All of this was designed so that each participant could get used to the feeling of being mistreated, recognize how anger would rise inside of them, and learn how they could control the anger and respond nonviolently, no matter what happened.

 

How Lawson responded when personally mistreated

 

One day, Lawson was unexpectedly called upon to demonstrate what he was teaching.  Some white men attacked a group of students outside before they even reached the lunch counter.  Lawson came over.  When the leader of the attackers, who was wearing a motorcycle jacket, saw Lawson’s quiet assurance, he spat at Lawson.  Halberstam tells us what happened next:

 

Lawson looked at him and asked him for a handkerchief.  The man, stunned, reached in his pocket and handed Lawson a handkerchief, and Lawson wiped the spit off himself as calmly as he could.  Then he looked at the man’s jacket and started talking to him. . . . Jim asked a technical question or two and the young man started explaining what he had done to customize his bike.  Amazingly, . . . these two men were now talking about the levels of horsepower in motorcycles; a few seconds earlier, they had seemed to be sworn enemies, one ready to maul the other. . . .  In that brief frightening moment, Jim had managed to find a subject which they both shared and had used it in a way that made each of them more human in the eyes of the other.  As they walked away, Jim waved to the man, and the man remained still, neither accepting the friendship nor, for that matter, rejecting it.  It had been a marvelous example of Christian love. . . .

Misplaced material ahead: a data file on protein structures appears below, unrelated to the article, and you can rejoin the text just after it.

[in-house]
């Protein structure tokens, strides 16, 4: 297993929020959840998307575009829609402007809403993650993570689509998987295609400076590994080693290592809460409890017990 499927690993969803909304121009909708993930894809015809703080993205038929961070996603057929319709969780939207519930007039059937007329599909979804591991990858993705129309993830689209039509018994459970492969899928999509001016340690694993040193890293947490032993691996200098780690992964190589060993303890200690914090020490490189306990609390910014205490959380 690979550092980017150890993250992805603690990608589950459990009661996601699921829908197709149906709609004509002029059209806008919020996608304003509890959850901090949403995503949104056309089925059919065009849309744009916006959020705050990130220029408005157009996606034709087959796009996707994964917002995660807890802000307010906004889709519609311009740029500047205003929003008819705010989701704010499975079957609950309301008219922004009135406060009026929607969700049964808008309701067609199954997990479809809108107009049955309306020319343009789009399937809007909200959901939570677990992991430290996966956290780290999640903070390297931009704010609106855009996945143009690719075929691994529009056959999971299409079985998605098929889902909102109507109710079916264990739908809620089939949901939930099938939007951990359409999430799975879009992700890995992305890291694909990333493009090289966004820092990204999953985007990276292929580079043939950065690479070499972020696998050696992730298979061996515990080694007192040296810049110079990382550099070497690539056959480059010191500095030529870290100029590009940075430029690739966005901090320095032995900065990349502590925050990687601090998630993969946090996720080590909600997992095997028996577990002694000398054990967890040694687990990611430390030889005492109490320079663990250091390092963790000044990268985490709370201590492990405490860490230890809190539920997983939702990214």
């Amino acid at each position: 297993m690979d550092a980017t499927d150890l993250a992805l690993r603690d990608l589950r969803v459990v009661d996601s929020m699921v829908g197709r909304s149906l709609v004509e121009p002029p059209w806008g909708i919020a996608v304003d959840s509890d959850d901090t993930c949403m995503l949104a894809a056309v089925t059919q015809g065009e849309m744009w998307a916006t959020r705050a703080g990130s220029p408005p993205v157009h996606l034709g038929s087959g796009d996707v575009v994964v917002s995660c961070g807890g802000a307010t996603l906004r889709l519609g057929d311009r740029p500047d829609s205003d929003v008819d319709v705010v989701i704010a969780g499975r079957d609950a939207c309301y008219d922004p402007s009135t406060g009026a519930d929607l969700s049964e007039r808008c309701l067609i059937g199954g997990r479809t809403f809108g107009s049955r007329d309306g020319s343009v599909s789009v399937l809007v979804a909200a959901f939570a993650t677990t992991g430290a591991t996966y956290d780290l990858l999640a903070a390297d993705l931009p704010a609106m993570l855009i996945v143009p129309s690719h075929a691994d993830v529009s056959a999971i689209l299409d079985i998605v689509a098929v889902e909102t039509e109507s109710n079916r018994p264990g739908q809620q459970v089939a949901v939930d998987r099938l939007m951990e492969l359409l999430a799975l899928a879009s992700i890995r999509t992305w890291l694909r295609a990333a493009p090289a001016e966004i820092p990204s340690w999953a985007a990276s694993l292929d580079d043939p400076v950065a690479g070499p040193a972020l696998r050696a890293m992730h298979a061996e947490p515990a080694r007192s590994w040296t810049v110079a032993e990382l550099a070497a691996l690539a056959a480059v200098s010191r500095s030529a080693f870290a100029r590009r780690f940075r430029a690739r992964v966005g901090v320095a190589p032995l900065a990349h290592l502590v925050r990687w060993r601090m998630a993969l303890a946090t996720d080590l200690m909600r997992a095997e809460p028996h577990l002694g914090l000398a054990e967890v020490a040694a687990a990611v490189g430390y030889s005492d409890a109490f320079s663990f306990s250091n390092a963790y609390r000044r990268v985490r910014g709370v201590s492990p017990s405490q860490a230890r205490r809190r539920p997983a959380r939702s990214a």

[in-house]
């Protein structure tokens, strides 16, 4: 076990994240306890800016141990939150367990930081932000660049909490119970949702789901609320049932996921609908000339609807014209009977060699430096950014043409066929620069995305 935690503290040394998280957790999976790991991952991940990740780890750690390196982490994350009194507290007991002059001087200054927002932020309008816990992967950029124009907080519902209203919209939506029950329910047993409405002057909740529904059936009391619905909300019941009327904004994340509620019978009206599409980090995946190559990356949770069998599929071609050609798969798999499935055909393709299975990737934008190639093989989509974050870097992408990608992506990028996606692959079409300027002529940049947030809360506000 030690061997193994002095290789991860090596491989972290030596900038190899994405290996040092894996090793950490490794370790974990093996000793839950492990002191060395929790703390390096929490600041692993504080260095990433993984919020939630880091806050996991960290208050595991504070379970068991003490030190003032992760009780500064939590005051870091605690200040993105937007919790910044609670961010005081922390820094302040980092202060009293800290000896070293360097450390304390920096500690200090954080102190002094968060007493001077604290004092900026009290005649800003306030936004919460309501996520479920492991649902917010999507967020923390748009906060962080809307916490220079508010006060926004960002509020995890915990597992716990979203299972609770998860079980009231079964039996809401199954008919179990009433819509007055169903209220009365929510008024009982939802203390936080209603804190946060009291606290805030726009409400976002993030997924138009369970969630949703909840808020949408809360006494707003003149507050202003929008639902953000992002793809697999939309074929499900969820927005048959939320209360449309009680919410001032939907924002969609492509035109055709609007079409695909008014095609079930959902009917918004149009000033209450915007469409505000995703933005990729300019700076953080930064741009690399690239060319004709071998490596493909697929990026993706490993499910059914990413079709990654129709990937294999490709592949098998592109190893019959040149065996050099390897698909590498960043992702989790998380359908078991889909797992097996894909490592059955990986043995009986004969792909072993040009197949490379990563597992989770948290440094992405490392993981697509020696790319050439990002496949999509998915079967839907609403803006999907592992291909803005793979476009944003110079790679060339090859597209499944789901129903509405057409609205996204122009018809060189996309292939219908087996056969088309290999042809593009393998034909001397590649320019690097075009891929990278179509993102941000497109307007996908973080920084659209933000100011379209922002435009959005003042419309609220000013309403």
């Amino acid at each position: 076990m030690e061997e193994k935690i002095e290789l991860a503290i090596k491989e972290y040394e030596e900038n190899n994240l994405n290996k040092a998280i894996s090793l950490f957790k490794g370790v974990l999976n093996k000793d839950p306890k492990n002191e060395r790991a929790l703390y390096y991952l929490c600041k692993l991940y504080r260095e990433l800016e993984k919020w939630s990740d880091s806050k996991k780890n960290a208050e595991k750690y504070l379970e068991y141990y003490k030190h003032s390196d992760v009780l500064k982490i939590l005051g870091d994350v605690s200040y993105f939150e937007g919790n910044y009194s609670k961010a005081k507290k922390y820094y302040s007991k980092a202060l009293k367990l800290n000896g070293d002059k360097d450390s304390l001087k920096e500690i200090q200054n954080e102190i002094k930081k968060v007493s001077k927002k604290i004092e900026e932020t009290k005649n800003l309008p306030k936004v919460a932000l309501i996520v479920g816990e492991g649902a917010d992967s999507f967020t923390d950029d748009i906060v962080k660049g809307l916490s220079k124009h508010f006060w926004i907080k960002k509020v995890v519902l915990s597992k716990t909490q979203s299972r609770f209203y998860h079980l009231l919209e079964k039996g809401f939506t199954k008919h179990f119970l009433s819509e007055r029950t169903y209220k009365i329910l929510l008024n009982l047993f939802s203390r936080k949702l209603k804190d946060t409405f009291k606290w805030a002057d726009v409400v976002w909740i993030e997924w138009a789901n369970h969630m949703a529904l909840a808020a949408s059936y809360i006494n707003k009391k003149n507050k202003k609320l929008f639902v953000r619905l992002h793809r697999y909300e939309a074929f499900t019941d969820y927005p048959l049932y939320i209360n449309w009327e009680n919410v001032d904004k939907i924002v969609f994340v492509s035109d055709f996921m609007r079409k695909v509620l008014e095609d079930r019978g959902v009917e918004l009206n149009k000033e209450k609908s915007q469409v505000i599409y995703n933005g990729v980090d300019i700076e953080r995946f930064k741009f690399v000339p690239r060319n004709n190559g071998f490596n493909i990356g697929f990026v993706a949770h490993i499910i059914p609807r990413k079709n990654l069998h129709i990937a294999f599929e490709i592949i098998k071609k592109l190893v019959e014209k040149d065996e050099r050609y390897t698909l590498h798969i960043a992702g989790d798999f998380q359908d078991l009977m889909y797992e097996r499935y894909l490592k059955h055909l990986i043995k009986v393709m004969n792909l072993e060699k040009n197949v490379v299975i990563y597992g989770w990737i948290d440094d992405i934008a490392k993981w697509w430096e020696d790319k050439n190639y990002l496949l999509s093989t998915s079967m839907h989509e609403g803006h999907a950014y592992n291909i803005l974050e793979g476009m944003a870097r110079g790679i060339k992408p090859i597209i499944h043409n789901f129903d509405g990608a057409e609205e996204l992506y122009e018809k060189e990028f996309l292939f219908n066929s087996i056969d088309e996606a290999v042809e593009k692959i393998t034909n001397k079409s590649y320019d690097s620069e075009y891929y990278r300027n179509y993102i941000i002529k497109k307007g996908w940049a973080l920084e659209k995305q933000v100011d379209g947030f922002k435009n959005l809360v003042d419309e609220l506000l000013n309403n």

In that split-second of confrontation Jim Lawson not only had conquered his ego, he had forced his enemy in some basic way to try and see him as a man. (David Halberstam, The Children, Fawcett Books, 1998, pp. 137-138)

 

Lawson showed his students the true meaning of loving one’s enemy as he guided them to success in the 1960 Nashville sit-ins.

 

Lessons we can learn

 

There are many lessons we can draw from just these few moments in the life of Jim Lawson:

 

  • A few well-chosen words at the right time can influence a child, or anyone, for a lifetime.

 

  • Training is essential, especially where our emotions try to get involved.  We must learn to be as detached as Rev. Lawson was, when our anger might otherwise get in the way of our commitment.  Sometimes we fumble a chance to be a voice for the ways of Jesus because we let our emotions jump in, ahead of our mind and will.  The Letter to James tells us that the anger of a human does not produce the righteousness of God (James 1:20).  Training our emotions to stay in their place is in important step toward effectiveness in everything we do.

 

  • One of the keys to approaching an “enemy” is to make a point of personal connection.  They might no longer see us as just an “other,” and we, too, will see beyond the surface of the other.  In bridging the gap between people, there is the possibility for changing human hearts.  This is something that can be practiced in the realm of difficult political battles, as all mediation and negotiation must try to do.  It can also be practiced in our everyday lives – when we engage someone who supports “the other guy” rather than our candidate, or practices a different religion, or disagrees with us on a pressing social issue.  Finding points of personal connection might help reduce the barriers that keep us apart.

 

  • The teachings of Jesus about nonviolence are still relevant.  A nation that claims to believe in justice cannot forever ignore an insistent, nonviolent witness that asks it to live up to its ideals.  Violence provides an excuse for governments both to quash protestors and ignore their message.  Nonviolent resistance holds up a mirror that forces democratic governments to see and respond to the darkness that clouds their unrighteous claims.

 

Halberstam summarized his impression of Rev. Lawson in this way: “Mild and gentle he might seem, but he was a true radical Christian, who feared neither prison nor death” (p. 49).

 

Thank you, God, for the witness of Jim Lawson.  May all who profess faith in Jesus be as fearless and radical in their commitment to the ways of Christ.